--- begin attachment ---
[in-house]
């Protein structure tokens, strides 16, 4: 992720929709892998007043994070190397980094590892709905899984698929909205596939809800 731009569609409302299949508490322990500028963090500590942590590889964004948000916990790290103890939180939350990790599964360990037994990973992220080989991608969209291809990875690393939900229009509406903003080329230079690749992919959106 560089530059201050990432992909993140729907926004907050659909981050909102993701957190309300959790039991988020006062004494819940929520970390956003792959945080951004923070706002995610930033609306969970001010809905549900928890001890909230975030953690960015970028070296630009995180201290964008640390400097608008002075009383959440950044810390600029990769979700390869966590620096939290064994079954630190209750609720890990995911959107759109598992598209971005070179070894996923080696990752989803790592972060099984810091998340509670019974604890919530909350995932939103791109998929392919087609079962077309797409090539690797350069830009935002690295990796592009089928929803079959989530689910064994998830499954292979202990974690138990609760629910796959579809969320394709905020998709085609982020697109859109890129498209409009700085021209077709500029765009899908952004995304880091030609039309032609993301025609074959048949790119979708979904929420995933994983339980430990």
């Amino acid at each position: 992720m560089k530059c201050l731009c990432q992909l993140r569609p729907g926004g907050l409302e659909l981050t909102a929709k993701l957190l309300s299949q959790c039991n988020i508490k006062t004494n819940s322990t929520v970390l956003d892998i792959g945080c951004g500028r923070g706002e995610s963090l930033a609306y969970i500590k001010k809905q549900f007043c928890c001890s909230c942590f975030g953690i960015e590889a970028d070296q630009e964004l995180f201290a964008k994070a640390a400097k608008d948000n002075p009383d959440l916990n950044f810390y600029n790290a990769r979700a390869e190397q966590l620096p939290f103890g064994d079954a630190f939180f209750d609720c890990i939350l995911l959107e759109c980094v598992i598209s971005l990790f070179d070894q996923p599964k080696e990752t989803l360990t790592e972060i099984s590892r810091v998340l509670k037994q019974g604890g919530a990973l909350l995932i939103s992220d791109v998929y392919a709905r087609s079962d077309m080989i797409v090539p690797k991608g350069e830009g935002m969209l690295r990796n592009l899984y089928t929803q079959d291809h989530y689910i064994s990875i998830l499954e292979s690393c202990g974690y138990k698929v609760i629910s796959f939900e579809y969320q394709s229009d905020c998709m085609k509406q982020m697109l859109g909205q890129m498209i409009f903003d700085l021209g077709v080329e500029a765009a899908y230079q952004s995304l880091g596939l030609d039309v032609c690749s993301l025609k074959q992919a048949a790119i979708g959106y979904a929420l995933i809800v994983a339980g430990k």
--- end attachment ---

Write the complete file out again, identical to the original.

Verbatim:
[in-house]
């Protein structure tokens, strides 16, 4: 992720929709892998007043994070190397980094590892709905899984698929909205596939809800 731009569609409302299949508490322990500028963090500590942590590889964004948000916990790290103890939180939350990790599964360990037994990973992220080989991608969209291809990875690393939900229009509406903003080329230079690749992919959106 560089530059201050990432992909993140729907926004907050659909981050909102993701957190309300959790039991988020006062004494819940929520970390956003792959945080951004923070706002995610930033609306969970001010809905549900928890001890909230975030953690960015970028070296630009995180201290964008640390400097608008002075009383959440950044810390600029990769979700390869966590620096939290064994079954630190209750609720890990995911959107759109598992598209971005070179070894996923080696990752989803790592972060099984810091998340509670019974604890919530909350995932939103791109998929392919087609079962077309797409090539690797350069830009935002690295990796592009089928929803079959989530689910064994998830499954292979202990974690138990609760629910796959579809969320394709905020998709085609982020697109859109890129498209409009700085021209077709500029765009899908952004995304880091030609039309032609993301025609074959048949790119979708979904929420995933994983339980430990």
């Amino acid at each position: 992720m560089k530059c201050l731009c990432q992909l993140r569609p729907g926004g907050l409302e659909l981050t909102a929709k993701l957190l309300s299949q959790c039991n988020i508490k006062t004494n819940s322990t929520v970390l956003d892998i792959g945080c951004g500028r923070g706002e995610s963090l930033a609306y969970i500590k001010k809905q549900f007043c928890c001890s909230c942590f975030g953690i960015e590889a970028d070296q630009e964004l995180f201290a964008k994070a640390a400097k608008d948000n002075p009383d959440l916990n950044f810390y600029n790290a990769r979700a390869e190397q966590l620096p939290f103890g064994d079954a630190f939180f209750d609720c890990i939350l995911l959107e759109c980094v598992i598209s971005l990790f070179d070894q996923p599964k080696e990752t989803l360990t790592e972060i099984s590892r810091v998340l509670k037994q019974g604890g919530a990973l909350l995932i939103s992220d791109v998929y392919a709905r087609s079962d077309m080989i797409v090539p690797k991608g350069e830009g935002m969209l690295r990796n592009l899984y089928t929803q079959d291809h989530y689910i064994s990875i998830l499954e292979s690393c202990g974690y138990k698929v609760i629910s796959f939900e579809y969320q394709s229009d905020c998709m085609k509406q982020m697109l859109g909205q890129m498209i409009f903003d700085l021209g077709v080329e500029a765009a899908y230079q952004s995304l880091g596939l030609d039309v032609c690749s993301l025609k074959q992919a048949a790119i979708g959106y979904a929420l995933i809800v994983a339980g430990k």